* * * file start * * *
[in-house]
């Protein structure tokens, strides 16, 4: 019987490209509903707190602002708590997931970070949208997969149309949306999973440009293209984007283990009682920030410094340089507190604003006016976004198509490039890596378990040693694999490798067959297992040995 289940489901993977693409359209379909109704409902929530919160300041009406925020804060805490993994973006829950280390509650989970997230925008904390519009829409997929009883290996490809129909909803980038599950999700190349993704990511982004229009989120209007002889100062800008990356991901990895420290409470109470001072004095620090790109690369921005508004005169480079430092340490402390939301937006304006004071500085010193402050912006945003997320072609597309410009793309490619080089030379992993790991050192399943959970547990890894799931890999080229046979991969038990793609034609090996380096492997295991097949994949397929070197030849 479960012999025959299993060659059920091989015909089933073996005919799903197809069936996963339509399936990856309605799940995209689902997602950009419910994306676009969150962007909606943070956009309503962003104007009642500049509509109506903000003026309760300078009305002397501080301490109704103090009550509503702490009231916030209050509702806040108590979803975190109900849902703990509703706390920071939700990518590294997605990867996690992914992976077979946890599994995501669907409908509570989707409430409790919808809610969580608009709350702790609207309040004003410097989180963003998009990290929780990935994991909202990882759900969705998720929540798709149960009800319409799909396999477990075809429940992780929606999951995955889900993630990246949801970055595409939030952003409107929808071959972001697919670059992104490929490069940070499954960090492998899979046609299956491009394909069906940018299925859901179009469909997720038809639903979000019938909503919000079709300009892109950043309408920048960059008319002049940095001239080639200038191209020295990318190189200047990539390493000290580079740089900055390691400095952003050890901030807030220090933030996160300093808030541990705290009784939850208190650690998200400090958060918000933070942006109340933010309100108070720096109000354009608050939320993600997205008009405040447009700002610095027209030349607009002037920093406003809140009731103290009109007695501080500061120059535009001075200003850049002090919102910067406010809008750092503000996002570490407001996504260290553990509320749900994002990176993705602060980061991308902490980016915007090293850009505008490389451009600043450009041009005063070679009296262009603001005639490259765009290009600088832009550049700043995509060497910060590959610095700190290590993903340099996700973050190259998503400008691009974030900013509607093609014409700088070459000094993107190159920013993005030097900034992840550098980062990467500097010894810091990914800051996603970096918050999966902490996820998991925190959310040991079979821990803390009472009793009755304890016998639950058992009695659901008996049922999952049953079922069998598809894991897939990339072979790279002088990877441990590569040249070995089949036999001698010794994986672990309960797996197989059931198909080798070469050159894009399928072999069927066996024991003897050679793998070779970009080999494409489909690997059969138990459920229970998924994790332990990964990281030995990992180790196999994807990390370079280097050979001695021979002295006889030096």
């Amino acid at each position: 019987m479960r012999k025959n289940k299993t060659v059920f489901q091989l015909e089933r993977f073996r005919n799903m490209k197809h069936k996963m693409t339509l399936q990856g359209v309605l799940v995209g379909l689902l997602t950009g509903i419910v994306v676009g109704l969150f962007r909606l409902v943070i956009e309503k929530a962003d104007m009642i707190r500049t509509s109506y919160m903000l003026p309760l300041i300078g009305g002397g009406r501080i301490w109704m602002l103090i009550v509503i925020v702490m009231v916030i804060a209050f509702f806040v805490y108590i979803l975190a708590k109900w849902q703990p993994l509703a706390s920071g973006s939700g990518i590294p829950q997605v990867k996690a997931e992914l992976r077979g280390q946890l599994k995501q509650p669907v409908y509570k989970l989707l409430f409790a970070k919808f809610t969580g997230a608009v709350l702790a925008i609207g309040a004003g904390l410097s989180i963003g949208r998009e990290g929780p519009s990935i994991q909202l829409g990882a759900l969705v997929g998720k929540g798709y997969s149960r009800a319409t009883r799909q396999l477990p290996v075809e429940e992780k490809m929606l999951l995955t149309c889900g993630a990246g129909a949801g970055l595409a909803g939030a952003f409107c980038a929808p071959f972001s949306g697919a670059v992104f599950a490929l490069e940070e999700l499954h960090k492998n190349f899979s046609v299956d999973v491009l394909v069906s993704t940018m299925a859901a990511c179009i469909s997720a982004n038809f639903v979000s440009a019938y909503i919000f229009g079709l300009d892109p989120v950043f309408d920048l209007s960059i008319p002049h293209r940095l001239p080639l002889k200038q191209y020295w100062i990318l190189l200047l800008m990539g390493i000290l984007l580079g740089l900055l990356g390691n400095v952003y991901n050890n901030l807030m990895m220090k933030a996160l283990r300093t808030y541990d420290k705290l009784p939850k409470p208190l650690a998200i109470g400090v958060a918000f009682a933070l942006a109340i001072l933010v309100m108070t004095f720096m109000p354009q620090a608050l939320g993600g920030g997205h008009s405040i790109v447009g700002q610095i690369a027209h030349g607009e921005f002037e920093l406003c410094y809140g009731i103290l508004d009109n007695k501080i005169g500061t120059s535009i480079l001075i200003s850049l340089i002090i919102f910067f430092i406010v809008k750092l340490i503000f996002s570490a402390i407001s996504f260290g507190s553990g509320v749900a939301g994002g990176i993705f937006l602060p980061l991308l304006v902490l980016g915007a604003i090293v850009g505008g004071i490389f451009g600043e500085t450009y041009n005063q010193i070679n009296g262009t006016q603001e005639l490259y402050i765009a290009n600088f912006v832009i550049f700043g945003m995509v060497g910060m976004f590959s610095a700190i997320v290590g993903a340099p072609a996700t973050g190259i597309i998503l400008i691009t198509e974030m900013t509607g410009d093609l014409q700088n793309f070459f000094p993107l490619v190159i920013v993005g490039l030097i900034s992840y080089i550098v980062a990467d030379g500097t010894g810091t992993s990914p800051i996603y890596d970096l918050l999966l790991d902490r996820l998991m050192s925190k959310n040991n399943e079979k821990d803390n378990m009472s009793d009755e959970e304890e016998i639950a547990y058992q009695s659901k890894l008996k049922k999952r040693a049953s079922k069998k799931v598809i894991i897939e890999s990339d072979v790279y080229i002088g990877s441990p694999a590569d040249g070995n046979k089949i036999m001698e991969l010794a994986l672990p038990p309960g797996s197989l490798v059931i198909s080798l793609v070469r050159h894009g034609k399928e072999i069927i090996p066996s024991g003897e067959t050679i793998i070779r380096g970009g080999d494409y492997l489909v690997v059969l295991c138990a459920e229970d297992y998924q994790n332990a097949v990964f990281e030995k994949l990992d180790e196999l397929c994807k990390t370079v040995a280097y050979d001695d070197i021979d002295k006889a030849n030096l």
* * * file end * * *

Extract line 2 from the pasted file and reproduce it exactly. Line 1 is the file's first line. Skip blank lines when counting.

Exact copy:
């Protein structure tokens, strides 16, 4: 019987490209509903707190602002708590997931970070949208997969149309949306999973440009293209984007283990009682920030410094340089507190604003006016976004198509490039890596378990040693694999490798067959297992040995 289940489901993977693409359209379909109704409902929530919160300041009406925020804060805490993994973006829950280390509650989970997230925008904390519009829409997929009883290996490809129909909803980038599950999700190349993704990511982004229009989120209007002889100062800008990356991901990895420290409470109470001072004095620090790109690369921005508004005169480079430092340490402390939301937006304006004071500085010193402050912006945003997320072609597309410009793309490619080089030379992993790991050192399943959970547990890894799931890999080229046979991969038990793609034609090996380096492997295991097949994949397929070197030849 479960012999025959299993060659059920091989015909089933073996005919799903197809069936996963339509399936990856309605799940995209689902997602950009419910994306676009969150962007909606943070956009309503962003104007009642500049509509109506903000003026309760300078009305002397501080301490109704103090009550509503702490009231916030209050509702806040108590979803975190109900849902703990509703706390920071939700990518590294997605990867996690992914992976077979946890599994995501669907409908509570989707409430409790919808809610969580608009709350702790609207309040004003410097989180963003998009990290929780990935994991909202990882759900969705998720929540798709149960009800319409799909396999477990075809429940992780929606999951995955889900993630990246949801970055595409939030952003409107929808071959972001697919670059992104490929490069940070499954960090492998899979046609299956491009394909069906940018299925859901179009469909997720038809639903979000019938909503919000079709300009892109950043309408920048960059008319002049940095001239080639200038191209020295990318190189200047990539390493000290580079740089900055390691400095952003050890901030807030220090933030996160300093808030541990705290009784939850208190650690998200400090958060918000933070942006109340933010309100108070720096109000354009608050939320993600997205008009405040447009700002610095027209030349607009002037920093406003809140009731103290009109007695501080500061120059535009001075200003850049002090919102910067406010809008750092503000996002570490407001996504260290553990509320749900994002990176993705602060980061991308902490980016915007090293850009505008490389451009600043450009041009005063070679009296262009603001005639490259765009290009600088832009550049700043995509060497910060590959610095700190290590993903340099996700973050190259998503400008691009974030900013509607093609014409700088070459000094993107190159920013993005030097900034992840550098980062990467500097010894810091990914800051996603970096918050999966902490996820998991925190959310040991079979821990803390009472009793009755304890016998639950058992009695659901008996049922999952049953079922069998598809894991897939990339072979790279002088990877441990590569040249070995089949036999001698010794994986672990309960797996197989059931198909080798070469050159894009399928072999069927066996024991003897050679793998070779970009080999494409489909690997059969138990459920229970998924994790332990990964990281030995990992180790196999994807990390370079280097050979001695021979002295006889030096």